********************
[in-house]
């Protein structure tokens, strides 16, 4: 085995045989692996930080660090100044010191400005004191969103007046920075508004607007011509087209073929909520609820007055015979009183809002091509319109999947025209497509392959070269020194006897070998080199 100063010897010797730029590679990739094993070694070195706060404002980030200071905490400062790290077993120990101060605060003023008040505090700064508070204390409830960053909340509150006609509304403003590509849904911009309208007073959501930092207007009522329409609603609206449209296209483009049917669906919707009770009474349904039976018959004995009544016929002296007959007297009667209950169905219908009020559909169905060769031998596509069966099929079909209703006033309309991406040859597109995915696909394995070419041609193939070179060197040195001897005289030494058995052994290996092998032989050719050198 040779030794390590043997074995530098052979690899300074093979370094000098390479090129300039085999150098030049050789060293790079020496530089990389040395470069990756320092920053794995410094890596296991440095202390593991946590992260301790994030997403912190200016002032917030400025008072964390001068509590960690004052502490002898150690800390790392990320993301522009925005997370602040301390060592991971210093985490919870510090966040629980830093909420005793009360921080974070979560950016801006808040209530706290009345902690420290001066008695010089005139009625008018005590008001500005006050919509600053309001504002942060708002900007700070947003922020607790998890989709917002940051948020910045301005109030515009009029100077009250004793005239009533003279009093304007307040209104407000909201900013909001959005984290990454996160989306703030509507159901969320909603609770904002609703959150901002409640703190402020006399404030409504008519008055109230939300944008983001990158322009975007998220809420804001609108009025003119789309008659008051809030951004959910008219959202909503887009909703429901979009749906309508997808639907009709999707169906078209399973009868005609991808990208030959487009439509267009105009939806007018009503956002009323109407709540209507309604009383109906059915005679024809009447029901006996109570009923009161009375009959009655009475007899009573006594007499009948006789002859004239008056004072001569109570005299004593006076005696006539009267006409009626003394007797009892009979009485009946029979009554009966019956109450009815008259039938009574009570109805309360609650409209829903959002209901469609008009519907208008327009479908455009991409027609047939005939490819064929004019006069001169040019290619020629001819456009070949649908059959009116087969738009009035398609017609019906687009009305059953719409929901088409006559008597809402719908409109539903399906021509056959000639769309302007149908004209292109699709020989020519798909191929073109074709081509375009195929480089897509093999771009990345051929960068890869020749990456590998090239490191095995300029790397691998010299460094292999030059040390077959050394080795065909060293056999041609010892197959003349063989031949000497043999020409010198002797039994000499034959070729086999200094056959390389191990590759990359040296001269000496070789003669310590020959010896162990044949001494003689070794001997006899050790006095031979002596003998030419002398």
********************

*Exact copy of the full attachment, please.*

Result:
[in-house]
């Protein structure tokens, strides 16, 4: 085995045989692996930080660090100044010191400005004191969103007046920075508004607007011509087209073929909520609820007055015979009183809002091509319109999947025209497509392959070269020194006897070998080199 100063010897010797730029590679990739094993070694070195706060404002980030200071905490400062790290077993120990101060605060003023008040505090700064508070204390409830960053909340509150006609509304403003590509849904911009309208007073959501930092207007009522329409609603609206449209296209483009049917669906919707009770009474349904039976018959004995009544016929002296007959007297009667209950169905219908009020559909169905060769031998596509069966099929079909209703006033309309991406040859597109995915696909394995070419041609193939070179060197040195001897005289030494058995052994290996092998032989050719050198 040779030794390590043997074995530098052979690899300074093979370094000098390479090129300039085999150098030049050789060293790079020496530089990389040395470069990756320092920053794995410094890596296991440095202390593991946590992260301790994030997403912190200016002032917030400025008072964390001068509590960690004052502490002898150690800390790392990320993301522009925005997370602040301390060592991971210093985490919870510090966040629980830093909420005793009360921080974070979560950016801006808040209530706290009345902690420290001066008695010089005139009625008018005590008001500005006050919509600053309001504002942060708002900007700070947003922020607790998890989709917002940051948020910045301005109030515009009029100077009250004793005239009533003279009093304007307040209104407000909201900013909001959005984290990454996160989306703030509507159901969320909603609770904002609703959150901002409640703190402020006399404030409504008519008055109230939300944008983001990158322009975007998220809420804001609108009025003119789309008659008051809030951004959910008219959202909503887009909703429901979009749906309508997808639907009709999707169906078209399973009868005609991808990208030959487009439509267009105009939806007018009503956002009323109407709540209507309604009383109906059915005679024809009447029901006996109570009923009161009375009959009655009475007899009573006594007499009948006789002859004239008056004072001569109570005299004593006076005696006539009267006409009626003394007797009892009979009485009946029979009554009966019956109450009815008259039938009574009570109805309360609650409209829903959002209901469609008009519907208008327009479908455009991409027609047939005939490819064929004019006069001169040019290619020629001819456009070949649908059959009116087969738009009035398609017609019906687009009305059953719409929901088409006559008597809402719908409109539903399906021509056959000639769309302007149908004209292109699709020989020519798909191929073109074709081509375009195929480089897509093999771009990345051929960068890869020749990456590998090239490191095995300029790397691998010299460094292999030059040390077959050394080795065909060293056999041609010892197959003349063989031949000497043999020409010198002797039994000499034959070729086999200094056959390389191990590759990359040296001269000496070789003669310590020959010896162990044949001494003689070794001997006899050790006095031979002596003998030419002398």